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National Lighthouse Day: A look inside the Sullivan's Island lighthouse

The Sullivan's Island lighthouse stands tall on Saturday (Source: Live 5)
The Sullivan's Island lighthouse stands tall on Saturday (Source: Live 5)
Updated: Aug. 7, 2018 at 7:09 AM EDT
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As visitors neared the top of the 112-step climb, some of the staircases were steeper than...
As visitors neared the top of the 112-step climb, some of the staircases were steeper than others (Source: Live 5)
A look inside the lighthouse shows the climb up faced by visitors last Saturday (Source: Live 5)
A look inside the lighthouse shows the climb up faced by visitors last Saturday (Source: Live 5)
A view out one window of the lighthouse (Source: Live 5)
A view out one window of the lighthouse (Source: Live 5)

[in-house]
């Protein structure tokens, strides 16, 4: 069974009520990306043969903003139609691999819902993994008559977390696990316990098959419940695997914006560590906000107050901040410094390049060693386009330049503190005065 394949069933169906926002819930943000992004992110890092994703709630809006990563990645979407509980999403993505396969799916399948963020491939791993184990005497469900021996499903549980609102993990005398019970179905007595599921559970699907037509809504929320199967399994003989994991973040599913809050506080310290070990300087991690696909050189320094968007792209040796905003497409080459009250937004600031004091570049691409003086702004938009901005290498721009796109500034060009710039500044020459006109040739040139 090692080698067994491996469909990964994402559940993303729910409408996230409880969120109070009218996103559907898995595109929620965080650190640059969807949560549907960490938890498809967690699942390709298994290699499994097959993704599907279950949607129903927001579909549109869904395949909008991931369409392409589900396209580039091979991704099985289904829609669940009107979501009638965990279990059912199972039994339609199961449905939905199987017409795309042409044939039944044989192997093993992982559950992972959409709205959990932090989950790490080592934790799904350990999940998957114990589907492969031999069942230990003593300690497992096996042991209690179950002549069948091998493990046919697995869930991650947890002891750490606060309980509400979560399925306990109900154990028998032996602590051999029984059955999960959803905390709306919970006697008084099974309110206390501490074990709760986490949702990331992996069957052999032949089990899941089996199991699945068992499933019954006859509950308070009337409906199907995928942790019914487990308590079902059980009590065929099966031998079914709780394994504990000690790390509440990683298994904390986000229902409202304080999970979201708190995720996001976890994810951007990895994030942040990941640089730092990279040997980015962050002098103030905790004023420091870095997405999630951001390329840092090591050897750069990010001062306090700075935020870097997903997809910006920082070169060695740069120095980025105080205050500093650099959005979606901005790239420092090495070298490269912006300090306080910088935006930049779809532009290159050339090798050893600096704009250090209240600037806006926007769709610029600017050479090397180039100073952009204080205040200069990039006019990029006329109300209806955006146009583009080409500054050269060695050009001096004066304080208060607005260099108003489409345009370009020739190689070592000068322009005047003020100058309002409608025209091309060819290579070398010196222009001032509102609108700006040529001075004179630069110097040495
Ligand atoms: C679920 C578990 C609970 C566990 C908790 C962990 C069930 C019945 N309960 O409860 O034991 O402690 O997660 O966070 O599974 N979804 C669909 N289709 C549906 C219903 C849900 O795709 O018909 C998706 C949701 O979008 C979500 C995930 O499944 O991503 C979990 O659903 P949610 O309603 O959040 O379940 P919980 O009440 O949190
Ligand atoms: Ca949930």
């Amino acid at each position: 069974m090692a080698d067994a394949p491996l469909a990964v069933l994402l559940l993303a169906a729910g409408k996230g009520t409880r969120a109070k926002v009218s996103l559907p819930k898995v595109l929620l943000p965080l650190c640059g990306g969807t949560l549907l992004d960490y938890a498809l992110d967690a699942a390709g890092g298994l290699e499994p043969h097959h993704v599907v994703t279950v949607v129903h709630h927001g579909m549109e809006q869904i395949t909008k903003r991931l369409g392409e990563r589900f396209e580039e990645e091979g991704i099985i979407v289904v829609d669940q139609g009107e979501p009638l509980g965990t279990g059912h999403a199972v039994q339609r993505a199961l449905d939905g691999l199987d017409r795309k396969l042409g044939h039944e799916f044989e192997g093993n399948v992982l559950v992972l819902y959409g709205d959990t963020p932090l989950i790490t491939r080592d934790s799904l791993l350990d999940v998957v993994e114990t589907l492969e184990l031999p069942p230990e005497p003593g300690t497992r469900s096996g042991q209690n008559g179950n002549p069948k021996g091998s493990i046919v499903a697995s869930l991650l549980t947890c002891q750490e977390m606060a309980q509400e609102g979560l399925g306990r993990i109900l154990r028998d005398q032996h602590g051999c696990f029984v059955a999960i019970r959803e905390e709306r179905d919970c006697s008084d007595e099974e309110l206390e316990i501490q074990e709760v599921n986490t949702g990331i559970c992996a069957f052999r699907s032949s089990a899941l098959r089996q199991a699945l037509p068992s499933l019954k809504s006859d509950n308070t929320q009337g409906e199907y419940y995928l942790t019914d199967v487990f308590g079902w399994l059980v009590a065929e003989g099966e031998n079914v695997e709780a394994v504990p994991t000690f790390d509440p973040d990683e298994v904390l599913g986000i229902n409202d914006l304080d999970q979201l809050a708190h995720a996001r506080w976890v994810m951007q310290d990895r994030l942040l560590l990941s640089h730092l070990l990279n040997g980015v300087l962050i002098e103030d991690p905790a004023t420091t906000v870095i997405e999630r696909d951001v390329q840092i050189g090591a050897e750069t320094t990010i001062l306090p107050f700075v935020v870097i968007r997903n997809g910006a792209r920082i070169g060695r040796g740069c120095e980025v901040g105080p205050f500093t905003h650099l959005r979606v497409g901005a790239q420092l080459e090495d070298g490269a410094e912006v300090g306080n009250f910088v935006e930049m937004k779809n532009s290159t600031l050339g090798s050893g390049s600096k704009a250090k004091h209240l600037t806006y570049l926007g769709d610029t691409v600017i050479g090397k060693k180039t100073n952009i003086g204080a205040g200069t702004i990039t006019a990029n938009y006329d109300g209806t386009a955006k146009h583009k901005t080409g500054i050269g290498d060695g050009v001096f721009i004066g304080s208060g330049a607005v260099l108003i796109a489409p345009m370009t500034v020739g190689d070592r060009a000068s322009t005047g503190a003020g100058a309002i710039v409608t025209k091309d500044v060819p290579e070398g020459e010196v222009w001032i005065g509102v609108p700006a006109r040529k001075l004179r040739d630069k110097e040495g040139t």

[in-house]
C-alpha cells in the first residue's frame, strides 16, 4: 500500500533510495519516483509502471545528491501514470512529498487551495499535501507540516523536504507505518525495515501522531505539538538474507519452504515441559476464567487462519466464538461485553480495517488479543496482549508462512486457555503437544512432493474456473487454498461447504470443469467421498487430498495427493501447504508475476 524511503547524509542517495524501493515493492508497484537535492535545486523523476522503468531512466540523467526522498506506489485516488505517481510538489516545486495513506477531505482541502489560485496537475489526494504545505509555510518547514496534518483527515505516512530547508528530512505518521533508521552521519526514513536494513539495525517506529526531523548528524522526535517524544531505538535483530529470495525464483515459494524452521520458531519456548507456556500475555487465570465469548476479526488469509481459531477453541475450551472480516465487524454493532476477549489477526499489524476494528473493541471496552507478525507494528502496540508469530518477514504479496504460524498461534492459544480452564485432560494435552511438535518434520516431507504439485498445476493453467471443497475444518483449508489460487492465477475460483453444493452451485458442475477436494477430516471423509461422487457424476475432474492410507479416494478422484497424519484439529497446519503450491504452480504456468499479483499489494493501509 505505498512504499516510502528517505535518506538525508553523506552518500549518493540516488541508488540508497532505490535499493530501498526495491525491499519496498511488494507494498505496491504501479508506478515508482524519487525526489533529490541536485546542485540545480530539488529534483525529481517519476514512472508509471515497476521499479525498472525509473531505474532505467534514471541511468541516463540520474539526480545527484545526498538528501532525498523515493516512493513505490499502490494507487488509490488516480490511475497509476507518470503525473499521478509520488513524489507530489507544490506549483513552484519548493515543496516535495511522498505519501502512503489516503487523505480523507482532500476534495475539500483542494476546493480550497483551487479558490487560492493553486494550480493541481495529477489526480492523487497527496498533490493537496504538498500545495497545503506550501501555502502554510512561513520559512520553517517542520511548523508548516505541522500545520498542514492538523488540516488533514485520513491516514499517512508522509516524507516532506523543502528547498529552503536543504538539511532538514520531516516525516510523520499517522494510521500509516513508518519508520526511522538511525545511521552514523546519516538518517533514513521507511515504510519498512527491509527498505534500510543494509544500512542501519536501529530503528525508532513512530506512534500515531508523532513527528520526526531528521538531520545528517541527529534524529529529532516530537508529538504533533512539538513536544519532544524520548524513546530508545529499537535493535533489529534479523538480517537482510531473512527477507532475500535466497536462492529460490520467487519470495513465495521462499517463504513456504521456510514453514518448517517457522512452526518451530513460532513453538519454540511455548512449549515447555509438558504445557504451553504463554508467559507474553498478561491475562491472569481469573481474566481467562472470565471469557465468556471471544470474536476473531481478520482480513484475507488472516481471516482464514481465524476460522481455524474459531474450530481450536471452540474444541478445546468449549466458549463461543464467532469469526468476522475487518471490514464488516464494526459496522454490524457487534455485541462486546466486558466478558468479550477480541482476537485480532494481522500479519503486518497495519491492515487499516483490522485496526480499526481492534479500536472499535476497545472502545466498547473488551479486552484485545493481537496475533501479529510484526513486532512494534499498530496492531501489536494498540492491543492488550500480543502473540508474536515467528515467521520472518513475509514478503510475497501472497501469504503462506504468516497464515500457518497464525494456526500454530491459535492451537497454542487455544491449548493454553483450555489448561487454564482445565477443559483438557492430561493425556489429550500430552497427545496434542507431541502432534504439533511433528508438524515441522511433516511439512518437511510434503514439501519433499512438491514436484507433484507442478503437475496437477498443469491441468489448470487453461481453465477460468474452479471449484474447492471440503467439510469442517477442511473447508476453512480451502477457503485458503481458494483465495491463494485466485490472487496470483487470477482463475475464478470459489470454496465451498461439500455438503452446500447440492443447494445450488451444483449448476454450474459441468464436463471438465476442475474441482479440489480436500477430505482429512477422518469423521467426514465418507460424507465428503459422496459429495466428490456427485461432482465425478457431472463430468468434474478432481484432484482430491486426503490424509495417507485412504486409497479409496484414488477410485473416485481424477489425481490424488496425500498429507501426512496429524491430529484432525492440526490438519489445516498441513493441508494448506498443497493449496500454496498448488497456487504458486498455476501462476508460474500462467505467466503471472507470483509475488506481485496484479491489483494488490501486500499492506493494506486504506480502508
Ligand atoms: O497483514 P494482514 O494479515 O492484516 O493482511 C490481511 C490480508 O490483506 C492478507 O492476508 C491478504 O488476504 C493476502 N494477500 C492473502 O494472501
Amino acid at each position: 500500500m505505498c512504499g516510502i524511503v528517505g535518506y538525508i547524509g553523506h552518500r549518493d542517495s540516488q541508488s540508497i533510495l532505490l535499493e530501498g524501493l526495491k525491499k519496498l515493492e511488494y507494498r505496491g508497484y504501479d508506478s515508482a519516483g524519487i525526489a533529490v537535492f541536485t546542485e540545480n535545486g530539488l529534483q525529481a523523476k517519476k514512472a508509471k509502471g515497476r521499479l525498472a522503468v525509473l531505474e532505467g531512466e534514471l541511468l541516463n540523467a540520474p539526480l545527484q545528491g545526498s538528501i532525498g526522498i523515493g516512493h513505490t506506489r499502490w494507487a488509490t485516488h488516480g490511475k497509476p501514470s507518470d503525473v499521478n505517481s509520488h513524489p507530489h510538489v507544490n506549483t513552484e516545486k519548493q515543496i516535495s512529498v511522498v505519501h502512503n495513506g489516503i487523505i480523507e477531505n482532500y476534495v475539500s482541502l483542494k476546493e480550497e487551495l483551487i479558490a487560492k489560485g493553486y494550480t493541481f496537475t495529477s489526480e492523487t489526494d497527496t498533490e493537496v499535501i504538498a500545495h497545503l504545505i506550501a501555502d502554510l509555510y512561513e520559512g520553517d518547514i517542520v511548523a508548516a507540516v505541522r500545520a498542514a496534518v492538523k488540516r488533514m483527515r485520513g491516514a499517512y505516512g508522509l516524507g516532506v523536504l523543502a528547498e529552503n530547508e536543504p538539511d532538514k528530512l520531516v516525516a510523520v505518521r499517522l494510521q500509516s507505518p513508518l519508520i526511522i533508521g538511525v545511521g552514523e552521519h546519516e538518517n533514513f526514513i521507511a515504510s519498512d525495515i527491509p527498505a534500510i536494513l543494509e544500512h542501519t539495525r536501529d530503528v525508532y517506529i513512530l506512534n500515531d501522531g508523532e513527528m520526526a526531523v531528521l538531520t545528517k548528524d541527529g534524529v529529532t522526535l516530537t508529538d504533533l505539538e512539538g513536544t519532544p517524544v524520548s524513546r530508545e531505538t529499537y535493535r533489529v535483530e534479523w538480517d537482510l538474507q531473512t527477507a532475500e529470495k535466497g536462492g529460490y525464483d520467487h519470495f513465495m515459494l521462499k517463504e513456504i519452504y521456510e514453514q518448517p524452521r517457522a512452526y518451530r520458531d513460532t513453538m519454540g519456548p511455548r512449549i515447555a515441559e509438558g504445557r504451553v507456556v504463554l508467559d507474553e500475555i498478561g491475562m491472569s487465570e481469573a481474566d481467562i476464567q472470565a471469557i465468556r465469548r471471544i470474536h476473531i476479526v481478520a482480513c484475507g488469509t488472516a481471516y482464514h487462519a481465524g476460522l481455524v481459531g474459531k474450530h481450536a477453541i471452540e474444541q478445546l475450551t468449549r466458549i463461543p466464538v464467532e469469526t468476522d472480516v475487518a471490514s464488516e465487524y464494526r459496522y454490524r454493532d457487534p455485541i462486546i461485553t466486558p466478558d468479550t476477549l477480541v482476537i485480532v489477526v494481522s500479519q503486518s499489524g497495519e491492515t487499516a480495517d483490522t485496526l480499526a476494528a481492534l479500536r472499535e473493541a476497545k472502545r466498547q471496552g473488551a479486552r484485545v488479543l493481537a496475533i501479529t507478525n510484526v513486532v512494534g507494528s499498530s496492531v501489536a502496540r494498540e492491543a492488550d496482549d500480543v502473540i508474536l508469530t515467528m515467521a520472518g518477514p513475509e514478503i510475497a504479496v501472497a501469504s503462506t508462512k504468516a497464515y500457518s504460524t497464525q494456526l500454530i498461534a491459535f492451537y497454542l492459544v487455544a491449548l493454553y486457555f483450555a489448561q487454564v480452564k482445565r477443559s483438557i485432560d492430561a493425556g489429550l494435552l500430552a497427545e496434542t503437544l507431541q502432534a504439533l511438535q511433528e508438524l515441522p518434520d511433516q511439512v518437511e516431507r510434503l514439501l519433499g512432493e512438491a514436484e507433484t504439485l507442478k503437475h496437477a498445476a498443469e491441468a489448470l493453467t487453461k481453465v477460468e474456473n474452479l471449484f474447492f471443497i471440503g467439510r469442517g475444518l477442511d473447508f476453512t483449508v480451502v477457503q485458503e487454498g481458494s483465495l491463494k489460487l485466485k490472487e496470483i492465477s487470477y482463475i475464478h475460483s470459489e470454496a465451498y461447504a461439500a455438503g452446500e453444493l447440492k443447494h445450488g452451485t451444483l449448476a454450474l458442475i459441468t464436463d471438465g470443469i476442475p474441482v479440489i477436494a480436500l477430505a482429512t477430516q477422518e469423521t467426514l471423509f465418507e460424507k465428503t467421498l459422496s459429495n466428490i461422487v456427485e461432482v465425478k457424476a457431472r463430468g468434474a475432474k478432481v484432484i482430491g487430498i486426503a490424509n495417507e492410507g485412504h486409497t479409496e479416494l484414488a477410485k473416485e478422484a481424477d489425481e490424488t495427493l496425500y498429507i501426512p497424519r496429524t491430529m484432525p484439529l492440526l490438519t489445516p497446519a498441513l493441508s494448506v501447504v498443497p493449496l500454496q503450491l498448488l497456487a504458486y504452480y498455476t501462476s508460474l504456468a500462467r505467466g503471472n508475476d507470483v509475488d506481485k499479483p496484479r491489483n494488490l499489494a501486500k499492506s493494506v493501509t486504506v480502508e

A look up inside the lighthouse shows the triangle shape and aluminum siding which makes it...
A look up inside the lighthouse shows the triangle shape and aluminum siding which makes it different than other lighthouses (Source: Live 5)

SULLIVAN'S ISLAND, SC (WCSC) - On Aug. 7, 1789, Congress passed an act for the establishment and support of lighthouses, beacons, buoys and public piers. On the 200th anniversary in 1989, National Lighthouse Day was established.

Saturday, the National Park Service allowed limited, free public access to the Sullivan's Island lighthouse as part of its celebration of the day. It marked the first time anyone from the public was allowed inside in several years.

"It's stuffy and the stairs are steep and you really just have to focus on where your hands are and where your feet are and at the decks where there are windows you get some great views,"  Paula Ogden-Muse with the National Park Service said.

People were let in in groups of 10 for every 30 minutes, and only up the first 112 steps of the structure. Ogden-Muse added that a lot of work has been done over the past year including the removal of asbestos tiles.

The climb is just as she describes, steep and a little treacherous with visitors who needed the aid of the handrails nearby.

Commissioned on June 15, 1962, it was the last major lighthouse built in the United States and replaced the Morris Island Lighthouse which was built in 1876. The National Park Service took hold of it in 2008.

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